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Past Webcasts

Snowy forest with sunlight peaking through the trees

Novel detection technology for hemlock woolly adelgid

(11am CT, 10am MT, 9am PT)

Hemlock woolly adelgid (HWA) is an invasive insect threatening hemlock forests throughout eastern North America. Early detection of this pest remains a key focus for management groups to ensure rapid response to control and stop the spread of HWA. Genetic approaches have been advancing as an affordable, efficient option to detect invasive species through methods such as environmental DNA (eDNA) techniques that can identify the presence of targeted species from the genetic material organisms shed into soil, water, or even air. In this presentation, guest Meg Sanders highlights research from her Master’s thesis that worked to develop and test the efficiency of airborne eDNA sampling techniques as a monitoring tool for HWA. This technology showed to be very promising and could be a useful tool for land managers to detect this invasive insect as early as possible and enact control measures quickly.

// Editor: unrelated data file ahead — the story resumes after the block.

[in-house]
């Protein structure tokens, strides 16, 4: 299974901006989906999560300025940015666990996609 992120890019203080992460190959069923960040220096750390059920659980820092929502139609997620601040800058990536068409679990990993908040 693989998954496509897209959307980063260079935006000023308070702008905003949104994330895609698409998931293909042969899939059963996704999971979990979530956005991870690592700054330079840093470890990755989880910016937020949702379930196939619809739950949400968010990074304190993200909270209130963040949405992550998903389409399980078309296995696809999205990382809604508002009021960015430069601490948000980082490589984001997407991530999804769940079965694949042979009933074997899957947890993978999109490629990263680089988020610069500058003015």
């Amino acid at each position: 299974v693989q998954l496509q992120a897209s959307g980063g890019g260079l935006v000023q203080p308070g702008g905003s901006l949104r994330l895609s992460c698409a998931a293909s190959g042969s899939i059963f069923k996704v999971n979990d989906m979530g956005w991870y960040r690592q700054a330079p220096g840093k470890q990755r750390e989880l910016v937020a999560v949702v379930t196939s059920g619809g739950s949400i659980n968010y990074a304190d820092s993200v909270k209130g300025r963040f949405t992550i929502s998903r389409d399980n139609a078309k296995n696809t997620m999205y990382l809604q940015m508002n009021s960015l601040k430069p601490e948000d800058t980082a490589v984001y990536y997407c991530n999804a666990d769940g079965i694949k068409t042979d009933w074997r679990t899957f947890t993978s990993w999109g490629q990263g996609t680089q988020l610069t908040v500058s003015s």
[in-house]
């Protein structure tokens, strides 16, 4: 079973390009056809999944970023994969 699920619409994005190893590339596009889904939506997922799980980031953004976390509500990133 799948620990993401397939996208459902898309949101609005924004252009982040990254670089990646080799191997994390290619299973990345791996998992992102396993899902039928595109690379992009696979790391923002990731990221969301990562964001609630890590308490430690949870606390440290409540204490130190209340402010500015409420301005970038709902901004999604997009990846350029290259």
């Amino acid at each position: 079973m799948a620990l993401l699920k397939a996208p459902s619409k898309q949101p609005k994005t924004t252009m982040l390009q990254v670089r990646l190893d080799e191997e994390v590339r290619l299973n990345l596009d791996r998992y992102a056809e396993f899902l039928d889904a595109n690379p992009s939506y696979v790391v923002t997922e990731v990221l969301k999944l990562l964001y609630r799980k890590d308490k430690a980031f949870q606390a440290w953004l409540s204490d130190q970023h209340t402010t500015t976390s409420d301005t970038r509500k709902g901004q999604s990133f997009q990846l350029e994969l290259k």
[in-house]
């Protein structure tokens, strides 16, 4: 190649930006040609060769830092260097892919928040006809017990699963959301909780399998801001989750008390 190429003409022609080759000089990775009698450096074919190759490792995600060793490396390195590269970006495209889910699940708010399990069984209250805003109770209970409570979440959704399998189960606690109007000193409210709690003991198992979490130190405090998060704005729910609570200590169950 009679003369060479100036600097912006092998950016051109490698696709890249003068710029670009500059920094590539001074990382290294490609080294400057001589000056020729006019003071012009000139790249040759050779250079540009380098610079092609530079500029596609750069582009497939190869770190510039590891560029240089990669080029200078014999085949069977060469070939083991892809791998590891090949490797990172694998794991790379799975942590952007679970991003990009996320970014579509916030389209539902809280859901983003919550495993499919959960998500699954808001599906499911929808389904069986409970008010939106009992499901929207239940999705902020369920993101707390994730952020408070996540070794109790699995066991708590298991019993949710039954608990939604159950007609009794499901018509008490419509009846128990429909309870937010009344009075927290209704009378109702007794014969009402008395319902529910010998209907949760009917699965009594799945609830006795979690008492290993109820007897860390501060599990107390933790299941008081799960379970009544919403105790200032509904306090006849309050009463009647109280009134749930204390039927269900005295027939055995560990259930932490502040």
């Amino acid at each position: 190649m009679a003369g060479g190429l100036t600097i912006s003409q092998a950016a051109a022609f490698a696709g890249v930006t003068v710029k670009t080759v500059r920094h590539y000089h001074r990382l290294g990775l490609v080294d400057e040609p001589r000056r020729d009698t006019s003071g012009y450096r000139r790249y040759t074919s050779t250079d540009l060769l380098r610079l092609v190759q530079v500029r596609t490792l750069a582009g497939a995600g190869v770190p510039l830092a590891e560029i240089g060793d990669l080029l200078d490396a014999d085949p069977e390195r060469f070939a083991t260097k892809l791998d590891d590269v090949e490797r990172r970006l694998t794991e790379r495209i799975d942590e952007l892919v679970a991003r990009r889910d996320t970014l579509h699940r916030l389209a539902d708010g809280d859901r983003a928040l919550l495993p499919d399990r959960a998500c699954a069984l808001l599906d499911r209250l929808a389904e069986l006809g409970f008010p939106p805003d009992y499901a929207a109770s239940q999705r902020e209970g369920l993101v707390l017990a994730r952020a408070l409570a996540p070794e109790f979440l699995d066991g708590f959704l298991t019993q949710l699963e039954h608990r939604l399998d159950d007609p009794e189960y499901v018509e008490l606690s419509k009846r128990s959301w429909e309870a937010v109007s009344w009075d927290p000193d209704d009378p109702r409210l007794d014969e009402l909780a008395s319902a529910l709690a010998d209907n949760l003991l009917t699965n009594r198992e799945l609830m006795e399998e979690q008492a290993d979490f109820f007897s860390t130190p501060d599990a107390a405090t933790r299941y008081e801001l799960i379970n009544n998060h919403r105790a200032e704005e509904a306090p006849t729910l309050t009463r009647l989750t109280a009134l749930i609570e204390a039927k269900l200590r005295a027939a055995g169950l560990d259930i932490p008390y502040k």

Meg Sanders

Meg Sanders

Wisconsin Department of Agriculture, Trade and Consumer Protection

Plant Pest and Disease Specialist & Forest Pest Regulatory Coordinator

Meg Sanders is a Plant Pest and Disease Specialist with the Wisconsin Department of Agriculture, Trade and Consumer Protection (DATCP) overseeing plant product inspections in northern Wisconsin to help ensure the sale of healthy, pest-free plants in and out of the state. She also operates as the Forest Pest Regulatory Coordinator in this role enforcing quarantines to stop the introduction of invasive plant pests and diseases into the state. Meg’s background is in Ecology having worked with a variety of both plant and animal life in Georgia, Kansas, and Michigan before settling in Wisconsin. Previously, she conducted research focused on developing novel detection methods for the invasive hemlock woolly adelgid (HWA) while obtaining her Master’s from Grand Valley State University in Michigan, and now she works to prevent the introduction of this pest to Wisconsin.